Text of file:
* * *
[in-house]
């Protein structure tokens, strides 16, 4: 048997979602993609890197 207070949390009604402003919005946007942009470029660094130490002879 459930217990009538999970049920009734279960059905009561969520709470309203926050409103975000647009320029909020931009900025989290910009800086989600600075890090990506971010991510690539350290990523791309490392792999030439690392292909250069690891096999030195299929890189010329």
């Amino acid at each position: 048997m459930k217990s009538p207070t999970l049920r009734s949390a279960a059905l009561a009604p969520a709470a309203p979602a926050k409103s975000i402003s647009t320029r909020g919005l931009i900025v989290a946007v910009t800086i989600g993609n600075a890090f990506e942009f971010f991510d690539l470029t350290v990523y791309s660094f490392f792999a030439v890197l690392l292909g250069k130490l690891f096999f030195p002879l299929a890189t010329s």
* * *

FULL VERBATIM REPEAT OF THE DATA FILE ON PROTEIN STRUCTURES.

[in-house]
């Protein structure tokens, strides 16, 4: 048997979602993609890197 207070949390009604402003919005946007942009470029660094130490002879 459930217990009538999970049920009734279960059905009561969520709470309203926050409103975000647009320029909020931009900025989290910009800086989600600075890090990506971010991510690539350290990523791309490392792999030439690392292909250069690891096999030195299929890189010329």
């Amino acid at each position: 048997m459930k217990s009538p207070t999970l049920r009734s949390a279960a059905l009561a009604p969520a709470a309203p979602a926050k409103s975000i402003s647009t320029r909020g919005l931009i900025v989290a946007v910009t800086i989600g993609n600075a890090f990506e942009f971010f991510d690539l470029t350290v990523y791309s660094f490392f792999a030439v890197l690392l292909g250069k130490l690891f096999f030195p002879l299929a890189t010329s």